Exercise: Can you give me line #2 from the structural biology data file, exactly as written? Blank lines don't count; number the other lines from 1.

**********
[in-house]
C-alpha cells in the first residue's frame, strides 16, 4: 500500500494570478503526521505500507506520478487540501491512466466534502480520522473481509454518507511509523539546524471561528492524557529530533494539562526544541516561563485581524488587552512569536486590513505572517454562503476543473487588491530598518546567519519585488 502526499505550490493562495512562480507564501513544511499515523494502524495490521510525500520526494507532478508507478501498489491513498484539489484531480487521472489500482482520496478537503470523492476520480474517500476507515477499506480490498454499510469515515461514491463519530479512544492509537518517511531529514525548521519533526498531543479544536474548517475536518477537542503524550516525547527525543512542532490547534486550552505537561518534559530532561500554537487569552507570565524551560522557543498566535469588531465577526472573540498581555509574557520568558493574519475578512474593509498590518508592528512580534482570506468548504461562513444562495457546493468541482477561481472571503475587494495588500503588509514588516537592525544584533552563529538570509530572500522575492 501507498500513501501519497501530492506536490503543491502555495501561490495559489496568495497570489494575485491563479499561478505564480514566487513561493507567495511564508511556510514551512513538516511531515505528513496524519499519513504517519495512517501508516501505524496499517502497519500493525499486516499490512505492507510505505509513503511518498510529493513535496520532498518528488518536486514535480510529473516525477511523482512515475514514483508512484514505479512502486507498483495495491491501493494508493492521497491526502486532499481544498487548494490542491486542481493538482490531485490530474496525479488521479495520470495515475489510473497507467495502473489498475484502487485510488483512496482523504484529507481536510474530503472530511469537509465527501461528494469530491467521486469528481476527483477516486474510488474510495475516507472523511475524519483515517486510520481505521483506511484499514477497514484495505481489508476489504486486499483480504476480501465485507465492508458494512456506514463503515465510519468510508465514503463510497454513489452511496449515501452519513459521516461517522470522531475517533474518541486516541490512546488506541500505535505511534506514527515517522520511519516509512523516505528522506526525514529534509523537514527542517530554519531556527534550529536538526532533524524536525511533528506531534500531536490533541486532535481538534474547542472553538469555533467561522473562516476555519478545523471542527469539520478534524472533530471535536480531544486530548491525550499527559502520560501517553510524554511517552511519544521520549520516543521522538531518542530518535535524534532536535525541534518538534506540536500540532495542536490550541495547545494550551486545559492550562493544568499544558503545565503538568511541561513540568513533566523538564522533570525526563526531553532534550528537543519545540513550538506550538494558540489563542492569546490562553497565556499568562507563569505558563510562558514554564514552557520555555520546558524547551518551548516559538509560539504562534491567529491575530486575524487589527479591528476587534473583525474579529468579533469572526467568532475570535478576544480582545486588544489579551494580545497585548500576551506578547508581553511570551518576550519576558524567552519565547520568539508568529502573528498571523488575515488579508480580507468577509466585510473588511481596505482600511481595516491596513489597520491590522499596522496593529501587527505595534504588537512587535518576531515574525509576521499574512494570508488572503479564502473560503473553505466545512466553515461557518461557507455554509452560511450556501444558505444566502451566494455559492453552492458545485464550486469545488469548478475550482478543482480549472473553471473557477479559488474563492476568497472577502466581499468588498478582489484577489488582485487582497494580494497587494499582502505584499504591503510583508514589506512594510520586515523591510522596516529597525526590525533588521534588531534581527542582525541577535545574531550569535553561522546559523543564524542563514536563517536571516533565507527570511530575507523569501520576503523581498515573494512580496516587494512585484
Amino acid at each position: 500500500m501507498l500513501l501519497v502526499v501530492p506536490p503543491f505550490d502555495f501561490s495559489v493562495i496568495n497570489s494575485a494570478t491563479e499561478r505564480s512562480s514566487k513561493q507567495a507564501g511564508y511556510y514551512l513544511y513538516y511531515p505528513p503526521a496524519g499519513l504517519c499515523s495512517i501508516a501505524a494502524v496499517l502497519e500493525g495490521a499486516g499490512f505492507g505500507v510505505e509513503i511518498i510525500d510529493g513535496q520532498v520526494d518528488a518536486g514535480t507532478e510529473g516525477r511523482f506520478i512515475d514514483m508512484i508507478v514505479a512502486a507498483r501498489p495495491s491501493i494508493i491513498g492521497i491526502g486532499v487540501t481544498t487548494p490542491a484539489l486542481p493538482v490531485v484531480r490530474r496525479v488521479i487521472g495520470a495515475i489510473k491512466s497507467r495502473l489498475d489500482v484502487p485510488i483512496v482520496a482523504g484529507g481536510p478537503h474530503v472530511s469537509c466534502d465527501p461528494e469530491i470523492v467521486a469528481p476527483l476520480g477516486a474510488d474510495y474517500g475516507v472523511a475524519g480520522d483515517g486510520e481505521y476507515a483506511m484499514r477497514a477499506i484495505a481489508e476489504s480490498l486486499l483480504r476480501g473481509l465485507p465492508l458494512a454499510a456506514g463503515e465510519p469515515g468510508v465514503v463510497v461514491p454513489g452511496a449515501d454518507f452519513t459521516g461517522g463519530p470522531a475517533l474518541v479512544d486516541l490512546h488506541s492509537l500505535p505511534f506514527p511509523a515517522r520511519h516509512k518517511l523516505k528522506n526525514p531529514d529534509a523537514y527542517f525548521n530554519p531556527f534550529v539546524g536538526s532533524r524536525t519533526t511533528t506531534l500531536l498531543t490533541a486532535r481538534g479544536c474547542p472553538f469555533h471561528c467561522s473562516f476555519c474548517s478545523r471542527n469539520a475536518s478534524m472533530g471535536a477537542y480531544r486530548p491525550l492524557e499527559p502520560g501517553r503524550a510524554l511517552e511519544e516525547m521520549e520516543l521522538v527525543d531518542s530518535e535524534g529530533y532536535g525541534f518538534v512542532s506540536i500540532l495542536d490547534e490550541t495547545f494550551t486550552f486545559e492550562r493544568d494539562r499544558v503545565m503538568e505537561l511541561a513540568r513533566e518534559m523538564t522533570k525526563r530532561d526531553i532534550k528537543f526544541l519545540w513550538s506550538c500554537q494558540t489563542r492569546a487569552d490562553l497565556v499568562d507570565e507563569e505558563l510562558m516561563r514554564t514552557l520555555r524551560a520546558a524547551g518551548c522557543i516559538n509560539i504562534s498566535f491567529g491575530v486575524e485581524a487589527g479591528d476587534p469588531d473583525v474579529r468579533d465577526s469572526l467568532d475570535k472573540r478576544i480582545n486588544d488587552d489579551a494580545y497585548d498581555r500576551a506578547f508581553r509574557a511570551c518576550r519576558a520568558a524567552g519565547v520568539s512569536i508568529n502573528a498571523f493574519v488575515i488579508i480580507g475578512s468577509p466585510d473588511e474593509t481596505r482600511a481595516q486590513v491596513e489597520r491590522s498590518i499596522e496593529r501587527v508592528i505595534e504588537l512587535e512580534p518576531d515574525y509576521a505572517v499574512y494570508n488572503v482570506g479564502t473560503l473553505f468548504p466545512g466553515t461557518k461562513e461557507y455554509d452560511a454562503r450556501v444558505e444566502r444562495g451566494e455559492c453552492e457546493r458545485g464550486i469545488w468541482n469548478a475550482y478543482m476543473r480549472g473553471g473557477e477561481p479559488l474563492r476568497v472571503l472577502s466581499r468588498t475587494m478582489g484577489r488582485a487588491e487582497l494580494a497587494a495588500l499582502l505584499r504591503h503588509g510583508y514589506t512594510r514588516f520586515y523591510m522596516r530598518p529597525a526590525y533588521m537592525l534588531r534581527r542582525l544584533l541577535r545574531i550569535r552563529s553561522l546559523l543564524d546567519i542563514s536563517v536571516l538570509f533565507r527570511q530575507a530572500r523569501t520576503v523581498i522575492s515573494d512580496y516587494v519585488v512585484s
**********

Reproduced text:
C-alpha cells in the first residue's frame, strides 16, 4: 500500500494570478503526521505500507506520478487540501491512466466534502480520522473481509454518507511509523539546524471561528492524557529530533494539562526544541516561563485581524488587552512569536486590513505572517454562503476543473487588491530598518546567519519585488 502526499505550490493562495512562480507564501513544511499515523494502524495490521510525500520526494507532478508507478501498489491513498484539489484531480487521472489500482482520496478537503470523492476520480474517500476507515477499506480490498454499510469515515461514491463519530479512544492509537518517511531529514525548521519533526498531543479544536474548517475536518477537542503524550516525547527525543512542532490547534486550552505537561518534559530532561500554537487569552507570565524551560522557543498566535469588531465577526472573540498581555509574557520568558493574519475578512474593509498590518508592528512580534482570506468548504461562513444562495457546493468541482477561481472571503475587494495588500503588509514588516537592525544584533552563529538570509530572500522575492 501507498500513501501519497501530492506536490503543491502555495501561490495559489496568495497570489494575485491563479499561478505564480514566487513561493507567495511564508511556510514551512513538516511531515505528513496524519499519513504517519495512517501508516501505524496499517502497519500493525499486516499490512505492507510505505509513503511518498510529493513535496520532498518528488518536486514535480510529473516525477511523482512515475514514483508512484514505479512502486507498483495495491491501493494508493492521497491526502486532499481544498487548494490542491486542481493538482490531485490530474496525479488521479495520470495515475489510473497507467495502473489498475484502487485510488483512496482523504484529507481536510474530503472530511469537509465527501461528494469530491467521486469528481476527483477516486474510488474510495475516507472523511475524519483515517486510520481505521483506511484499514477497514484495505481489508476489504486486499483480504476480501465485507465492508458494512456506514463503515465510519468510508465514503463510497454513489452511496449515501452519513459521516461517522470522531475517533474518541486516541490512546488506541500505535505511534506514527515517522520511519516509512523516505528522506526525514529534509523537514527542517530554519531556527534550529536538526532533524524536525511533528506531534500531536490533541486532535481538534474547542472553538469555533467561522473562516476555519478545523471542527469539520478534524472533530471535536480531544486530548491525550499527559502520560501517553510524554511517552511519544521520549520516543521522538531518542530518535535524534532536535525541534518538534506540536500540532495542536490550541495547545494550551486545559492550562493544568499544558503545565503538568511541561513540568513533566523538564522533570525526563526531553532534550528537543519545540513550538506550538494558540489563542492569546490562553497565556499568562507563569505558563510562558514554564514552557520555555520546558524547551518551548516559538509560539504562534491567529491575530486575524487589527479591528476587534473583525474579529468579533469572526467568532475570535478576544480582545486588544489579551494580545497585548500576551506578547508581553511570551518576550519576558524567552519565547520568539508568529502573528498571523488575515488579508480580507468577509466585510473588511481596505482600511481595516491596513489597520491590522499596522496593529501587527505595534504588537512587535518576531515574525509576521499574512494570508488572503479564502473560503473553505466545512466553515461557518461557507455554509452560511450556501444558505444566502451566494455559492453552492458545485464550486469545488469548478475550482478543482480549472473553471473557477479559488474563492476568497472577502466581499468588498478582489484577489488582485487582497494580494497587494499582502505584499504591503510583508514589506512594510520586515523591510522596516529597525526590525533588521534588531534581527542582525541577535545574531550569535553561522546559523543564524542563514536563517536571516533565507527570511530575507523569501520576503523581498515573494512580496516587494512585484